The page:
By Cliff Ennico
“I run a home organizing business.
“When I do a job for a client, my work is divided into two parts: the first part is the ‘design’ phase, when I look at the client’s home and make recommendations — including detailed drawings — as to how they can improve their closets and other storage spaces.
“Once the client approves my designs, the second part is the ‘implementation’ phase, when I purchase the materials and install everything in the closets and storage spaces. Many of the vendors I deal with are ‘to the trade only’ in that they will only work through people like me.
“Earlier this year I committed to a big job. To get the work, I quoted a flat fee for the design phase of the project ($8,000), and an hourly rate for the implementation (purchase and install) phase. The client signed my contract and paid a $2,000 advance against the flat fee.
“Well, the client turned out to be the client from hell — they accepted my initial designs but then changed their minds, then changed their minds again when I submitted revised designs. I had to wait days for them to return phone calls and e-mails. I went through four different designs before they finally accepted one.
“Had I billed by the hour for the design phase, I would have earned $15,000, but had to settle for the $8,000 flat fee I quoted.
“It gets worse: when I submitted my invoice for the $6,000 balance for the design work, the client refused to pay and terminated my contract, wailing and moaning about what a terrible job I did and threatening to post negative reviews on Yelp.com. They have offered to pay me $1,000 to settle, which is an insult given the amount of time I put into this project.
“I have since learned that they have approached two of my competitors asking for quotes to implement the design I prepared for them, so I know they were satisfied with my work.
“I can sue them in small claims court but would be limited to a $2,500 recovery. Also, the courts are backlogged here due to the COVID-19 pandemic and it will take months before the case gets on the court calendar. What should I do differently to avoid these kinds of situation in the future?”
As you have learned the hard way, not every client you deal with is nice, honest and reputable. Sadly, there are some people in this world who will sign contracts without any intent to comply with them, calculating that they can bully you into a better deal later on. This is especially true when the amounts involved are relatively small.
In most states, the threshold for small claims actions is $5,000 or less. Since it costs anywhere between $10,000 to $15,000 to bring a “real” lawsuit in state court, it wouldn’t make sense for you to sue your client for a $6,000 recovery, and your client knew that when signing your contract.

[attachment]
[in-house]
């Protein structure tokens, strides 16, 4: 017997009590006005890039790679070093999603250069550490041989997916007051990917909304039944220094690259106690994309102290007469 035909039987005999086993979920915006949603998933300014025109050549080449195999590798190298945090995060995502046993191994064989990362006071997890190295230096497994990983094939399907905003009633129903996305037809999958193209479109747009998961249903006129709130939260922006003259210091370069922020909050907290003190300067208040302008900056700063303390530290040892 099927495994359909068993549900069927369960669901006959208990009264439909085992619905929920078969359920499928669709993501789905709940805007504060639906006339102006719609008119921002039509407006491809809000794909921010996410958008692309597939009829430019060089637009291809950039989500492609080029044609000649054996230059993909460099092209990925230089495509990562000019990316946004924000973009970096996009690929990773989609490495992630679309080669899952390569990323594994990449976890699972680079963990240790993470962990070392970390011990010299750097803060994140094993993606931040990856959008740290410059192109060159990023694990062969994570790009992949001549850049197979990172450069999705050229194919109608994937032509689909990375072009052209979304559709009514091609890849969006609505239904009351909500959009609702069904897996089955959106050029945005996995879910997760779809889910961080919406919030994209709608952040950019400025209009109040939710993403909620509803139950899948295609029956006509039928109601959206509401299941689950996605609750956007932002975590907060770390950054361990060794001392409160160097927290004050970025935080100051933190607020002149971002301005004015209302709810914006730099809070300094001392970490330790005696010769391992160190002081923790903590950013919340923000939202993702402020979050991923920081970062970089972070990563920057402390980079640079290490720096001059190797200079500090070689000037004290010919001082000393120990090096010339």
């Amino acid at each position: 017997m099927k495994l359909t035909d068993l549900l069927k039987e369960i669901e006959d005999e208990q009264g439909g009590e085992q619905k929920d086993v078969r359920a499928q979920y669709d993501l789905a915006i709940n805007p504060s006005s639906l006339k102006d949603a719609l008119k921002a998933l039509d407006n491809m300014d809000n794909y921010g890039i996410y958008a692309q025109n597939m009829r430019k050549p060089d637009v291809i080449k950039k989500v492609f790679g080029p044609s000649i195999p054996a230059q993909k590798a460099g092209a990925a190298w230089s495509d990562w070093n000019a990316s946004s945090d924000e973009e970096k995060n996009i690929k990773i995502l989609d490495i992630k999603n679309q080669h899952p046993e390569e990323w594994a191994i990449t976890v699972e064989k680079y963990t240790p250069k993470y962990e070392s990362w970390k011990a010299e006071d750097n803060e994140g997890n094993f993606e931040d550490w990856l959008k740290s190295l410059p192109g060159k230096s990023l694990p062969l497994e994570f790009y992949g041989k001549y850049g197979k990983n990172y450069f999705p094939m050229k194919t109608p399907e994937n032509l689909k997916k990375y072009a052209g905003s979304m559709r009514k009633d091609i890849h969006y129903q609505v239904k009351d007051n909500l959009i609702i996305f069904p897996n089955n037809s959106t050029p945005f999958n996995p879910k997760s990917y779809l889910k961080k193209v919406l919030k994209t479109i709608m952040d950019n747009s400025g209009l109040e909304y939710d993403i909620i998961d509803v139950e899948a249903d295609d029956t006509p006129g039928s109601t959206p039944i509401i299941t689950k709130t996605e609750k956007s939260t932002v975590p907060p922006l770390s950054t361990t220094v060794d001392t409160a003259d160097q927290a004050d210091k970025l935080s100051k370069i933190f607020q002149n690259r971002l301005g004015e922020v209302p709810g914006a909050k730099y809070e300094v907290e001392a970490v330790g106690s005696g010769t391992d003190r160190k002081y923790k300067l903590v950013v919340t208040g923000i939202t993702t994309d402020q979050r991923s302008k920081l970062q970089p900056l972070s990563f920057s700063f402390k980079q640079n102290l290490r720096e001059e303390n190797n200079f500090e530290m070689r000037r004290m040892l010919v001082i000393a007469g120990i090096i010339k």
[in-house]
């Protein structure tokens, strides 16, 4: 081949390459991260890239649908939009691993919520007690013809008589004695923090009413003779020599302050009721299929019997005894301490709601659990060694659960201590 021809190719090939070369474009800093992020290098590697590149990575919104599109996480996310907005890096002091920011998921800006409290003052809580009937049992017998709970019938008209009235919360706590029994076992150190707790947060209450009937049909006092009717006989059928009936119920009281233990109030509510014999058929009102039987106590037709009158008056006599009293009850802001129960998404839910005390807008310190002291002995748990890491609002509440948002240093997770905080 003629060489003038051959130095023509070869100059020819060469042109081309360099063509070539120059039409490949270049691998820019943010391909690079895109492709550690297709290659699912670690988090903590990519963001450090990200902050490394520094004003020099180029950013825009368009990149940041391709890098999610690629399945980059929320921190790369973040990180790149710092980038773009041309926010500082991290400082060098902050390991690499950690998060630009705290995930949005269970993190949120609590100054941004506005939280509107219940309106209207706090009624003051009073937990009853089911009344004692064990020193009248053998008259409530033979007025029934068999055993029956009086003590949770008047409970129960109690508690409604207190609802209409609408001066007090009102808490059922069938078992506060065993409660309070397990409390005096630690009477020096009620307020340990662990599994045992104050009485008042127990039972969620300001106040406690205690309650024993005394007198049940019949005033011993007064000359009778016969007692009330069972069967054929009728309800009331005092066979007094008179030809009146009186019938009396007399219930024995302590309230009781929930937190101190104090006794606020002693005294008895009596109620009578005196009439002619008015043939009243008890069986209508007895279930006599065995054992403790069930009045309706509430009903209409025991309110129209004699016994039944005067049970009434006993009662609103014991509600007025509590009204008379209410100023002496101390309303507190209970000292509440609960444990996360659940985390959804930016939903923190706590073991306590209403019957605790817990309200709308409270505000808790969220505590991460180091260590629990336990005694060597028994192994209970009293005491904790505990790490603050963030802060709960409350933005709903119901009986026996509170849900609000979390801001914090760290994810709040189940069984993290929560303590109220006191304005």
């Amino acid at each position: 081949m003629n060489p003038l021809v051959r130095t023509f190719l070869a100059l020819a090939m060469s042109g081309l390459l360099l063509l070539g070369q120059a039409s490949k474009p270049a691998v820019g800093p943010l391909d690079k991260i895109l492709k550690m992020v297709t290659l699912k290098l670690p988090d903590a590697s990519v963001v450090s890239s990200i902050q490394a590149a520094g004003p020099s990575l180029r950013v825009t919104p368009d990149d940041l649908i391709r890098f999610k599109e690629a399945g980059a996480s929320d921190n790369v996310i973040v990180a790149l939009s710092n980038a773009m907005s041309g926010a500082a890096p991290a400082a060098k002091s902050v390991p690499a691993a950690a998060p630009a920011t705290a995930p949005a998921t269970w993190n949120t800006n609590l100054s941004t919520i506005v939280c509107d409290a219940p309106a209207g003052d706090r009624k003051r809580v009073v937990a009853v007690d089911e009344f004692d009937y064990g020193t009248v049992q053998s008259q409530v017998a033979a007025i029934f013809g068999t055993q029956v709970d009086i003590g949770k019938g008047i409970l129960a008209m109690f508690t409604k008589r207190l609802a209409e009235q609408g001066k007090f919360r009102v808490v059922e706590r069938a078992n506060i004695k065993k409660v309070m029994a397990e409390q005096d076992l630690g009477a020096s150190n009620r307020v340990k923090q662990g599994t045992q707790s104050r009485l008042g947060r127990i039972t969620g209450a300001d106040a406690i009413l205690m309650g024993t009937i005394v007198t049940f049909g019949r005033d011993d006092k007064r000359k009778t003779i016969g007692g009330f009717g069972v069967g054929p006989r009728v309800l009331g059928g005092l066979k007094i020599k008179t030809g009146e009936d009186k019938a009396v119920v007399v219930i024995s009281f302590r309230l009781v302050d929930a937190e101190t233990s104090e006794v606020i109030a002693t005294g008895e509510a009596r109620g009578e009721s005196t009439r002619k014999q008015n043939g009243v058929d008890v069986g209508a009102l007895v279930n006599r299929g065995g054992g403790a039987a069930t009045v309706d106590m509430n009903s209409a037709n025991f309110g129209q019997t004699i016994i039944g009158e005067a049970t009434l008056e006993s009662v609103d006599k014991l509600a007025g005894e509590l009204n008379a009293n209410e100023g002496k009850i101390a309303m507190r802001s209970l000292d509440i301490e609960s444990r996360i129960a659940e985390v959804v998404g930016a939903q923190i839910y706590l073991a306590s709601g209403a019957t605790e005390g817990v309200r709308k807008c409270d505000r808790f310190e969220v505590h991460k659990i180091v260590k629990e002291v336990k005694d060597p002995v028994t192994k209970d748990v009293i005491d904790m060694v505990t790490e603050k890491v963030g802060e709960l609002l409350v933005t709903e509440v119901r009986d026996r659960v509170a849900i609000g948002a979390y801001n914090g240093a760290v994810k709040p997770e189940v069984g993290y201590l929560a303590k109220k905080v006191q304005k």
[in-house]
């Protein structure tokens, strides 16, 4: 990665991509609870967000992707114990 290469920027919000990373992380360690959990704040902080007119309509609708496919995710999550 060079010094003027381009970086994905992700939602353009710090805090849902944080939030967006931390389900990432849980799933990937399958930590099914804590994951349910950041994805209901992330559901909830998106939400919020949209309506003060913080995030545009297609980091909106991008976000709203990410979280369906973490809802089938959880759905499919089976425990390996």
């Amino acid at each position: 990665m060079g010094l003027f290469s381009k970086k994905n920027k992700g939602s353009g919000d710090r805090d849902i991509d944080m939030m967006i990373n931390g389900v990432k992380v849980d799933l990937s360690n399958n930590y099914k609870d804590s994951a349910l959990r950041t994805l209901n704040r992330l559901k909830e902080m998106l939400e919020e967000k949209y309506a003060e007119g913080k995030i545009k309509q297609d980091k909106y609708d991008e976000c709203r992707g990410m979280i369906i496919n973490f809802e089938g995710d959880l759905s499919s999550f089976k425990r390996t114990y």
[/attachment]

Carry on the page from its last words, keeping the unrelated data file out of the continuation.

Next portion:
I would hire a local lawyer to send your client a threatening letter (this should cost no more than one hour of the attorney’s time) demanding payment of $6,000 but offering to settle for $5,000. There will be some back-and-forth discussions, but you will probably get a settlement between $3,000 and $5,000, which is better than where you stand now.
Going forward, you need to do business differently.
I personally never charge a flat fee for work unless I know exactly how much time it will take to do the work based on past experience and that I will be in control of my time. Situations such as the “design phase” of your contract — during which there will inevitably be discussions and negotiations with the client that are unpredictable and outside of your control — should always be billed hourly or at a daily (per diem) rate. Knowing that the clock is running, clients will be incentivized to keep your fees as low as possible and be less likely to play the games your client did.
Since it appears you are more in control of your time during the implementation phase, I would have done exactly the opposite of what you did, as charging a flat fee for design opened the door for your client to play that game.
While it’s OK to give a client an estimate of your time, your contract should clearly state that you will stop work and give a revised estimate should the client’s behavior or “circumstances beyond your reasonable control” make your initial estimate unrealistic.
Your contract should also require your client cooperate in the process and to return all phone or email communications within 48 hours, and give you the right to terminate the contract if the client is consistently unresponsive.
Finally, whenever I quote a fee of any kind, I always ask for 50 percent to 100 percent of the flat fee or estimate upfront. Low-balling the initial advance, as you did, almost always leads to trouble later on and encourages the “bad intent” clients you never want to have.
Cliff Ennico (firstname.lastname@example.org) is a syndicated columnist, author and former host of the PBS television series “Money Hunt.”
COPYRIGHT 2020 CLIFFORD R. ENNICO
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